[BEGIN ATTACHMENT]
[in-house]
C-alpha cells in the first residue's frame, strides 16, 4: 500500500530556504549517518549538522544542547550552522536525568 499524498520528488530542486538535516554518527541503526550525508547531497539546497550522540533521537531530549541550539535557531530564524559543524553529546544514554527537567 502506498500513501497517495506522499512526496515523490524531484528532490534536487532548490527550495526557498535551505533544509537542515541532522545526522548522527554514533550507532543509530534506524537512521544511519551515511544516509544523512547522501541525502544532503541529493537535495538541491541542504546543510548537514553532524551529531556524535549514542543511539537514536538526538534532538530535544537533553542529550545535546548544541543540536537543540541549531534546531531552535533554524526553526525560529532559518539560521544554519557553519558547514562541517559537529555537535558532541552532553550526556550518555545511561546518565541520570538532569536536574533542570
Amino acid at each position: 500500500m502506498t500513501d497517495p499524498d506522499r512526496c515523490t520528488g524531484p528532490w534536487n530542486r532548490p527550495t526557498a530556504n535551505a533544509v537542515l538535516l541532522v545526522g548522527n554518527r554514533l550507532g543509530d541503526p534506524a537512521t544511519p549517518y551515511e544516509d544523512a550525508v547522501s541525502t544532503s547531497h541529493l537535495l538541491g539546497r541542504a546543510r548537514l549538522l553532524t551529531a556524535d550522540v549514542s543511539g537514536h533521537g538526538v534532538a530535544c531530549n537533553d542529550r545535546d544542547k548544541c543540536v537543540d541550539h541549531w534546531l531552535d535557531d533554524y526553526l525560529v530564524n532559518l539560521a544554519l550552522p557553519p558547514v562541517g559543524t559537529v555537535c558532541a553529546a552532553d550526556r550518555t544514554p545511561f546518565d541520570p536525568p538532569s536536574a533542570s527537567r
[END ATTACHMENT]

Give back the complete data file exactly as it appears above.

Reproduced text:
[in-house]
C-alpha cells in the first residue's frame, strides 16, 4: 500500500530556504549517518549538522544542547550552522536525568 499524498520528488530542486538535516554518527541503526550525508547531497539546497550522540533521537531530549541550539535557531530564524559543524553529546544514554527537567 502506498500513501497517495506522499512526496515523490524531484528532490534536487532548490527550495526557498535551505533544509537542515541532522545526522548522527554514533550507532543509530534506524537512521544511519551515511544516509544523512547522501541525502544532503541529493537535495538541491541542504546543510548537514553532524551529531556524535549514542543511539537514536538526538534532538530535544537533553542529550545535546548544541543540536537543540541549531534546531531552535533554524526553526525560529532559518539560521544554519557553519558547514562541517559537529555537535558532541552532553550526556550518555545511561546518565541520570538532569536536574533542570
Amino acid at each position: 500500500m502506498t500513501d497517495p499524498d506522499r512526496c515523490t520528488g524531484p528532490w534536487n530542486r532548490p527550495t526557498a530556504n535551505a533544509v537542515l538535516l541532522v545526522g548522527n554518527r554514533l550507532g543509530d541503526p534506524a537512521t544511519p549517518y551515511e544516509d544523512a550525508v547522501s541525502t544532503s547531497h541529493l537535495l538541491g539546497r541542504a546543510r548537514l549538522l553532524t551529531a556524535d550522540v549514542s543511539g537514536h533521537g538526538v534532538a530535544c531530549n537533553d542529550r545535546d544542547k548544541c543540536v537543540d541550539h541549531w534546531l531552535d535557531d533554524y526553526l525560529v530564524n532559518l539560521a544554519l550552522p557553519p558547514v562541517g559543524t559537529v555537535c558532541a553529546a552532553d550526556r550518555t544514554p545511561f546518565d541520570p536525568p538532569s536536574a533542570s527537567r